# Define RGB values for heatmap

Hi,

I would like to specify RGB values per each data point in a heatmap. Any hints on how this could be done?

The normal behaviour is that value of `z` (real numbers) is used to colour the pixel according to the specified `colormap`. What I’d ideally want is to be able to use 3-tuple (instead of a single number) to define the colour channels (i.e. override any colormap).

Use case: I have high dimensional data set on which I run Principal Component Analysis to get 3 primary components. These components will form my RGB values.

Hi @tracek, you can use the image trace for this, either with `go.Image` or with the plotly express function `px.imshow`. Please see the tutorial on image data, and if your values come from a home-made computation rather than an image file don’t forget to set the `zmin` and `zmax` parameters.

Hi @tracek

For me it’s not clear how do you intend to associate a heatmap to a 3d-space or an image following Emmanuelle’s suggestion.
You can associate r, g, b, values to each point, but how do you specify its position in a 2d array to define the image?

I can suggest the following path to using r,g, b for each projected point:
If u1, u2, u3 are the principal directions, represented by three unit vectors,
and each point `p` in your high dimensional space is projected orthogonally onto
the subspace generated by these vectors, then its projection is
`p' = x u1 +y u2 +z u3`.

Define the intervals:

`[a, b]=[min(x), max(x)], [c, e]=[min(y), max(y)], [e, f]=[min(z), max(z)]`
where x,y, respectively z run over all x, y, z coordinates of the projected points.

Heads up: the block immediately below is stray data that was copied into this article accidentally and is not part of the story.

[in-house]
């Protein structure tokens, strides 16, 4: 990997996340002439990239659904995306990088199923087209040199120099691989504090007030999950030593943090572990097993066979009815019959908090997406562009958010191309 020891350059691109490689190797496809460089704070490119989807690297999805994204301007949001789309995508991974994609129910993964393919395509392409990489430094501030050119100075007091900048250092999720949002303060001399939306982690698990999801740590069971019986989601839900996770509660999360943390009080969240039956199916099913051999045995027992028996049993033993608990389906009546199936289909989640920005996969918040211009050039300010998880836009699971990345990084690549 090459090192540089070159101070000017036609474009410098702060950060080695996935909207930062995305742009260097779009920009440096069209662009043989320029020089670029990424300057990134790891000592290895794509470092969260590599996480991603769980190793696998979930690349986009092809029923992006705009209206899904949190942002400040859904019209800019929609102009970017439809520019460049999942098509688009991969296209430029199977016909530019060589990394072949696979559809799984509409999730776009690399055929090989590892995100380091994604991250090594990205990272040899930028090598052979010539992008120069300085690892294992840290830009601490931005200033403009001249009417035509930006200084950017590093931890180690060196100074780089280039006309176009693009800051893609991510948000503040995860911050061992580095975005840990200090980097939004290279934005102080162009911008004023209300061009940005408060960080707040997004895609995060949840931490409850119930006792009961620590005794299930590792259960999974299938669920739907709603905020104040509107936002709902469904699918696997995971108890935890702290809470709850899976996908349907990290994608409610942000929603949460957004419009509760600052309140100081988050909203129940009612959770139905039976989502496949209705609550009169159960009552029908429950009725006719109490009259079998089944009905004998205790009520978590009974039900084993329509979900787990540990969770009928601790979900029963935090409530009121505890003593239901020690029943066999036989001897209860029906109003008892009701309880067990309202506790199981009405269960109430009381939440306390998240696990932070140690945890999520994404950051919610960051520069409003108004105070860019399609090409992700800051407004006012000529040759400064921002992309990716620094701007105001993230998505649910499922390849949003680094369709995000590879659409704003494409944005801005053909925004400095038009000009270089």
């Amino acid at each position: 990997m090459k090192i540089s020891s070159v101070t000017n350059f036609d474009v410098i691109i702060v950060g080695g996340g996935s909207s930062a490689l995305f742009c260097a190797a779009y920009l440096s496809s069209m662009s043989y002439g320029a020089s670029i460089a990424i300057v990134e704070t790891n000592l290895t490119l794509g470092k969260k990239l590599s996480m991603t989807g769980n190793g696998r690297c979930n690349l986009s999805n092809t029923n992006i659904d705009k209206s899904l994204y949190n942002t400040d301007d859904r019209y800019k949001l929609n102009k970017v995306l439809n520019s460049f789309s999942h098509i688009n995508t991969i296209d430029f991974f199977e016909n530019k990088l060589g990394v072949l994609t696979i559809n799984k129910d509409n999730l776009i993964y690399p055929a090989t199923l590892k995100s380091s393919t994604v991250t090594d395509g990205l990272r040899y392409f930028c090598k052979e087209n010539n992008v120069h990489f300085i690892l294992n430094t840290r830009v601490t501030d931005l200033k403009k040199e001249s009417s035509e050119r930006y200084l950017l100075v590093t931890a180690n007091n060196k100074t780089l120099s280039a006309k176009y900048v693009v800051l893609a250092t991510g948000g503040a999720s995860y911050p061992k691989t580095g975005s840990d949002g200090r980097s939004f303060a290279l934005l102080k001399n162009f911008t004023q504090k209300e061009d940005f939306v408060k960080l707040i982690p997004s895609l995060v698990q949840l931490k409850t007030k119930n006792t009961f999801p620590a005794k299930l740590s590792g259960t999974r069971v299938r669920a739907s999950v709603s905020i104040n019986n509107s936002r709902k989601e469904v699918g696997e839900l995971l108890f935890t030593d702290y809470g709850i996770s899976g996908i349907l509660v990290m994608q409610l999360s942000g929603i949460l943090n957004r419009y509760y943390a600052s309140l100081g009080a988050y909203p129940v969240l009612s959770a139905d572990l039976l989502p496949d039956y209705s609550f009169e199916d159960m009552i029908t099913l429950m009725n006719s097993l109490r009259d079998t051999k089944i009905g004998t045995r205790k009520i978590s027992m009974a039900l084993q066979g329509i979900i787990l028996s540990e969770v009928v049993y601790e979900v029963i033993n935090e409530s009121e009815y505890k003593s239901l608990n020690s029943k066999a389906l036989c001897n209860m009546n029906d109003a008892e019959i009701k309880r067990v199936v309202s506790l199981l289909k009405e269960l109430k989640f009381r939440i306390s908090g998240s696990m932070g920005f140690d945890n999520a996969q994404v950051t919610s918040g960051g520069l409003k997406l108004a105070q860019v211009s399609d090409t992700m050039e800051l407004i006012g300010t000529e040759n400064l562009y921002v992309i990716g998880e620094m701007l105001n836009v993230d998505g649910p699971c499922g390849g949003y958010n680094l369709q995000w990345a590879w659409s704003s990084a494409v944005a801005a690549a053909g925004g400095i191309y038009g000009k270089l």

Then map each such interval onto the interval `[0, 255]`, by:

``````def mapping_interval(v, a, b):
if a >= b:
raise ValueError(f'a={a} must be less than b={b}')
if  v < a or v > b:
raise VallueError('...')
return int(255*(v-a)/(b-a)+0.5)
``````

In this way you can associate r, g, b values to each projected point, i.e. a color code.
Denoting by prx, pry, prz the lists of `p'` - point coordinates,
you can test this method with this example:

``````import numpy as np
import plotly.graph_objects as go

a, b = -20, 31
c, d = -16, 27
e, f = -24, 35

def mapping_interval(v, a, b):
if a >= b:
raise ValueError(f'a={a} must be less than b={b}')
if  v < a or v > b:
raise VallueError('...')
return int(255*(v-a)/(b-a)+0.5)

prx = np.random.randint(a, b, 25)
pry = np.random.randint(c, d, 25)
prz = np.random.randint(e, f, 25)
color = [f'rgb({mapping_interval(x, a, b)}, {mapping_interval(y, c, d)}, {mapping_interval(z, e, f)})'
for x,y,z in zip(prx, pry,prz)]
fig= go.Figure(go.Scatter3d(x=prx,
y=pry,
z=prz,
mode = 'markers',
marker_color =color,
marker_size=5,
hovertemplate ='x: %{x}<br>y: %{y}<br>z: %{z}<br>color: %{marker.color}'))
fig.update_layout(width=600, height=600)
``````

Here the position is given by the three coordinates with respect to u1, u2, u3. How do associate to each point a position in an image? Only the color is already assigned.

Thanks @Emmanuelle and @empet for the suggestions!

First, to answer your question: I know the position on the graph thanks to the ordering in the sequence. Essentially, each data point is a point in time. On the `heatmap`, I’d like to to display time of the day on the `x` axis and date on `y` axis. The 3 principal components calculated per point are then my RGB values.

Why `heatmap` specifically? It solves a lot of problems for me out of the box. I am grateful for suggesting how it could work on a scatter plot, but in my case it’d be rather meaningless. Going with `imshow` absolutely works, it’s just I need to spend much more time to make it behave like `heatmap`.

Thanks!
Lukasz